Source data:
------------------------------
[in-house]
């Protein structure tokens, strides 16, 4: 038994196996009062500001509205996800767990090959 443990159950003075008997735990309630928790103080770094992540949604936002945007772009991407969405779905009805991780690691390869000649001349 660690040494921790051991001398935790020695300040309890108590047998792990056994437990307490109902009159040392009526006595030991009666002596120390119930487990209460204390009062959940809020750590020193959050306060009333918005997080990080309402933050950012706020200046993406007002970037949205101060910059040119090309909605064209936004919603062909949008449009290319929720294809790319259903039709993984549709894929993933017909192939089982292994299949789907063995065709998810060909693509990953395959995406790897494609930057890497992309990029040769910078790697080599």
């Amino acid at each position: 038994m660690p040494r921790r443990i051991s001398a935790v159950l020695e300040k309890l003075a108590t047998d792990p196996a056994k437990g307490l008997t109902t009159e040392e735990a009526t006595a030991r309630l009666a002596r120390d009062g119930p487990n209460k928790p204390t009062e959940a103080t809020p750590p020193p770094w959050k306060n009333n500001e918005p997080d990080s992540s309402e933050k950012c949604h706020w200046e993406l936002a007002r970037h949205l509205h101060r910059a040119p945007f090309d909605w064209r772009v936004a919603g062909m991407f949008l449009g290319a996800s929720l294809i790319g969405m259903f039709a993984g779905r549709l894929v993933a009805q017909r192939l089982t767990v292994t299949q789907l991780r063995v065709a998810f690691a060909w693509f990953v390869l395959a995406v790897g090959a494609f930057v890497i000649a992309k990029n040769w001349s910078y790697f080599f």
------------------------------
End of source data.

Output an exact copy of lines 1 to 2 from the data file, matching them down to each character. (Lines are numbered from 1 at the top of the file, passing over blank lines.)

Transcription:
[in-house]
């Protein structure tokens, strides 16, 4: 038994196996009062500001509205996800767990090959 443990159950003075008997735990309630928790103080770094992540949604936002945007772009991407969405779905009805991780690691390869000649001349 660690040494921790051991001398935790020695300040309890108590047998792990056994437990307490109902009159040392009526006595030991009666002596120390119930487990209460204390009062959940809020750590020193959050306060009333918005997080990080309402933050950012706020200046993406007002970037949205101060910059040119090309909605064209936004919603062909949008449009290319929720294809790319259903039709993984549709894929993933017909192939089982292994299949789907063995065709998810060909693509990953395959995406790897494609930057890497992309990029040769910078790697080599």